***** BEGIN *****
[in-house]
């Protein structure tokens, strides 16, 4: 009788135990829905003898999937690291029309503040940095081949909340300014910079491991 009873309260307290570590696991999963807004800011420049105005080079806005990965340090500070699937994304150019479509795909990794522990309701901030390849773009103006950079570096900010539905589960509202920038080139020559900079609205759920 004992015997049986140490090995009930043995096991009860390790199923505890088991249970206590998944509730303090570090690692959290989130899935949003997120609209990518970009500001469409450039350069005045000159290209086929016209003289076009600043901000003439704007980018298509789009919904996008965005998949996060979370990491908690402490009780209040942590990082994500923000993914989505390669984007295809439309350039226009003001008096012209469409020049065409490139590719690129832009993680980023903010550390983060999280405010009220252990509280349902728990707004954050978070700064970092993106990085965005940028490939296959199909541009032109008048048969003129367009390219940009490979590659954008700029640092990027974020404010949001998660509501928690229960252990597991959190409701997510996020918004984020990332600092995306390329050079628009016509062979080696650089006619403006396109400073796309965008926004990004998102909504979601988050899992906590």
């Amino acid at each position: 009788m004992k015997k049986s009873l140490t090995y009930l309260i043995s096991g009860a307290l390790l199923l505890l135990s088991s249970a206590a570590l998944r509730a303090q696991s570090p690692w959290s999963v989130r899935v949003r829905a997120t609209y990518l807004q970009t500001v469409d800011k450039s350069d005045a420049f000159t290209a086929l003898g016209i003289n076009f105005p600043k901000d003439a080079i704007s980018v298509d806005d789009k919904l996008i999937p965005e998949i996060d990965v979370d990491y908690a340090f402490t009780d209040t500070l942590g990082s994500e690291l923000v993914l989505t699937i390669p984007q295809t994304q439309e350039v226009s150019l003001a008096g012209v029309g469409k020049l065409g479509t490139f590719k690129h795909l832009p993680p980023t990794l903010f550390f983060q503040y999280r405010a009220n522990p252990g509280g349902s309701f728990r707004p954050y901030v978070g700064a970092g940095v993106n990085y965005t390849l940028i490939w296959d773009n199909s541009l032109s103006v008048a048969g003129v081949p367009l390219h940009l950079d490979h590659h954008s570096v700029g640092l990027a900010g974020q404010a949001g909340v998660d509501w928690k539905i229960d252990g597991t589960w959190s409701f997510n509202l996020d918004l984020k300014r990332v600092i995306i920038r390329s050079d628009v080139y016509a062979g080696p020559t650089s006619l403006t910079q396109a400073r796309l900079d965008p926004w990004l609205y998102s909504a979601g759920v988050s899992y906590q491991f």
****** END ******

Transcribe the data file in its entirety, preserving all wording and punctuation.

[in-house]
């Protein structure tokens, strides 16, 4: 009788135990829905003898999937690291029309503040940095081949909340300014910079491991 009873309260307290570590696991999963807004800011420049105005080079806005990965340090500070699937994304150019479509795909990794522990309701901030390849773009103006950079570096900010539905589960509202920038080139020559900079609205759920 004992015997049986140490090995009930043995096991009860390790199923505890088991249970206590998944509730303090570090690692959290989130899935949003997120609209990518970009500001469409450039350069005045000159290209086929016209003289076009600043901000003439704007980018298509789009919904996008965005998949996060979370990491908690402490009780209040942590990082994500923000993914989505390669984007295809439309350039226009003001008096012209469409020049065409490139590719690129832009993680980023903010550390983060999280405010009220252990509280349902728990707004954050978070700064970092993106990085965005940028490939296959199909541009032109008048048969003129367009390219940009490979590659954008700029640092990027974020404010949001998660509501928690229960252990597991959190409701997510996020918004984020990332600092995306390329050079628009016509062979080696650089006619403006396109400073796309965008926004990004998102909504979601988050899992906590």
């Amino acid at each position: 009788m004992k015997k049986s009873l140490t090995y009930l309260i043995s096991g009860a307290l390790l199923l505890l135990s088991s249970a206590a570590l998944r509730a303090q696991s570090p690692w959290s999963v989130r899935v949003r829905a997120t609209y990518l807004q970009t500001v469409d800011k450039s350069d005045a420049f000159t290209a086929l003898g016209i003289n076009f105005p600043k901000d003439a080079i704007s980018v298509d806005d789009k919904l996008i999937p965005e998949i996060d990965v979370d990491y908690a340090f402490t009780d209040t500070l942590g990082s994500e690291l923000v993914l989505t699937i390669p984007q295809t994304q439309e350039v226009s150019l003001a008096g012209v029309g469409k020049l065409g479509t490139f590719k690129h795909l832009p993680p980023t990794l903010f550390f983060q503040y999280r405010a009220n522990p252990g509280g349902s309701f728990r707004p954050y901030v978070g700064a970092g940095v993106n990085y965005t390849l940028i490939w296959d773009n199909s541009l032109s103006v008048a048969g003129v081949p367009l390219h940009l950079d490979h590659h954008s570096v700029g640092l990027a900010g974020q404010a949001g909340v998660d509501w928690k539905i229960d252990g597991t589960w959190s409701f997510n509202l996020d918004l984020k300014r990332v600092i995306i920038r390329s050079d628009v080139y016509a062979g080696p020559t650089s006619l403006t910079q396109a400073r796309l900079d965008p926004w990004l609205y998102s909504a979601g759920v988050s899992y906590q491991f």